This approach partially explains why progress might seem slow from the outside. A proudly displayed Professional Engineering cover from 10 years ago, for example, shows a Shadow hand that – at first glance at least – does not look too different from today’s version.

Mechanical upgrades since then, such as the one from pneumatics to motorised tendons, were not predicated on the latest technological breakthrough. “There wasn’t a particular change, it was just an architectural decision to make a motor version rather than a pneumatic version,” says Walker. “We could have done it at any point, we just hadn’t got around to doing it.”


It would be all too easy to downplay the technical progress made, however. The latest anthropomorphic device faithfully recreates the complex kinematics and dexterity of the human hand, with full degrees of freedom. It has 24 joints driven by 20 motors, with two tendons per joint – one for straightening, one for bending, just like real fingers. The machine includes 40 strain gauges, 25 temperature sensors, and pressure sensors on each fingertip. Operators control it by standing in front of motion-sensing cameras, wearing a specialised glove and a wrist tracker for the system to track and replicate movement.

It is an amalgamation of some of the most amazing modern technology that we take for granted. Cheap mobile-phone cameras, 3D vision systems and low-cost processing all played a part, says Walker, while the rise of industrial cobots has opened up new operational possibilities.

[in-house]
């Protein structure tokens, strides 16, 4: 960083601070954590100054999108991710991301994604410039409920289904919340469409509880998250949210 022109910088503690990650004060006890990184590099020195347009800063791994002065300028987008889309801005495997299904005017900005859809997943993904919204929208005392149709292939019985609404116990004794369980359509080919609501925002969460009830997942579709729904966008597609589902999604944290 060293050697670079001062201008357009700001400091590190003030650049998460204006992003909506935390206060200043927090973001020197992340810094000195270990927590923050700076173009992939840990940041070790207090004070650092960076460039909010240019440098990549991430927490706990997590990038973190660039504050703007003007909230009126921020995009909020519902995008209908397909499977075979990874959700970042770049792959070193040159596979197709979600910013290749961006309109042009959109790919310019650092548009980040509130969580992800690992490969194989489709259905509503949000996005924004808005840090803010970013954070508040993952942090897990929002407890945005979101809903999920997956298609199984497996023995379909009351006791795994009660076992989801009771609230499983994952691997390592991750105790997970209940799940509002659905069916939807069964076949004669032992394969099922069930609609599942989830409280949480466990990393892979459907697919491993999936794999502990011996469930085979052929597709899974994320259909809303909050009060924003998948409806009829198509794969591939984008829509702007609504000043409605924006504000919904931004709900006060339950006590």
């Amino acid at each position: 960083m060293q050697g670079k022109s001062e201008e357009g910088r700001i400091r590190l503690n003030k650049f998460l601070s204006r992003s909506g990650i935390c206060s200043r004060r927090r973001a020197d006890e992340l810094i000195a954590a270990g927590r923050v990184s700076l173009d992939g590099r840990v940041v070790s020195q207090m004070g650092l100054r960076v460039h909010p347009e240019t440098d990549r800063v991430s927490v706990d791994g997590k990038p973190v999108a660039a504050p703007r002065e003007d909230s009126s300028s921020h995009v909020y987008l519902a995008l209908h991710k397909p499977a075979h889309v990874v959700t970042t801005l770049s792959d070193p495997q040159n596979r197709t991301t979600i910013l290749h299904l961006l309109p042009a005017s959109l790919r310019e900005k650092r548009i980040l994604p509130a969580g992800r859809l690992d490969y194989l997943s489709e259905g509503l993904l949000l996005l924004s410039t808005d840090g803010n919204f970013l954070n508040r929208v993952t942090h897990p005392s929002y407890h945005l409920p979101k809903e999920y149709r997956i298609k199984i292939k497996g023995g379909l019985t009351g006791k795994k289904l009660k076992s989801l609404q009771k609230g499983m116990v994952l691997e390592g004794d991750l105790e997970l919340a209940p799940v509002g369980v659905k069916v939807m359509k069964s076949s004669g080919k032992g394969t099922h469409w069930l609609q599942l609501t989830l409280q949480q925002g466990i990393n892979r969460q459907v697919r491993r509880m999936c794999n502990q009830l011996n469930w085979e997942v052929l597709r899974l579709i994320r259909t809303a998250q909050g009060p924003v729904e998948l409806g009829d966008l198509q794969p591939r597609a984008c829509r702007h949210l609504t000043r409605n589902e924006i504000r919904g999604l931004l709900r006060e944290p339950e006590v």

Of course, the hand is just that, and extends no further than the bulky box housing the tendon motors. It relies on integration with other technology, such as the Universal Robots arm in the office. This will be an increasing focus as the company explores more industrial scenarios or operation in confined spaces, says Walker. It will be a key step as the hand reaches out into some of the most inhospitable environments on Earth and beyond. 

From Gospel Oak to orbit

People have dreamed of teleoperation – remote control – of human-like machines for decades, and Shadow recently made it reality. As a demonstration, an operator in California accurately controlled the hand in London’s Gospel Oak, 5,000 miles away. Even more remarkably, the operator could feel the sensation of the robot hand touching an object, thanks to the device’s SynTouch pressure sensors and a HaptX haptic feedback glove.